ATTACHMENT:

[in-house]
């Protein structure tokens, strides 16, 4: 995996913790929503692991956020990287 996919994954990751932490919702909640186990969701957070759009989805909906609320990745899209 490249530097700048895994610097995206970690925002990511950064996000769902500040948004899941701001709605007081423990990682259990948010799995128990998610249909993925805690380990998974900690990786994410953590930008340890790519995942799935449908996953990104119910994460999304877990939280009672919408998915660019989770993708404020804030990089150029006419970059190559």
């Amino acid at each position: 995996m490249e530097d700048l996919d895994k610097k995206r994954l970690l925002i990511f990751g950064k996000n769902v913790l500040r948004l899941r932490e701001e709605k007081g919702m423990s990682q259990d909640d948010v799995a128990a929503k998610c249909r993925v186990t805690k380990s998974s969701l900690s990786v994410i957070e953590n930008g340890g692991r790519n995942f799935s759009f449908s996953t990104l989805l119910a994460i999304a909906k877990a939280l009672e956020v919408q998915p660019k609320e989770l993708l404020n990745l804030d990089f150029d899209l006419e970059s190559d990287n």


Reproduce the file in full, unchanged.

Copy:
[in-house]
């Protein structure tokens, strides 16, 4: 995996913790929503692991956020990287 996919994954990751932490919702909640186990969701957070759009989805909906609320990745899209 490249530097700048895994610097995206970690925002990511950064996000769902500040948004899941701001709605007081423990990682259990948010799995128990998610249909993925805690380990998974900690990786994410953590930008340890790519995942799935449908996953990104119910994460999304877990939280009672919408998915660019989770993708404020804030990089150029006419970059190559």
């Amino acid at each position: 995996m490249e530097d700048l996919d895994k610097k995206r994954l970690l925002i990511f990751g950064k996000n769902v913790l500040r948004l899941r932490e701001e709605k007081g919702m423990s990682q259990d909640d948010v799995a128990a929503k998610c249909r993925v186990t805690k380990s998974s969701l900690s990786v994410i957070e953590n930008g340890g692991r790519n995942f799935s759009f449908s996953t990104l989805l119910a994460i999304a909906k877990a939280l009672e956020v919408q998915p660019k609320e989770l993708l404020n990745l804030d990089f150029d899209l006419e970059s190559d990287n």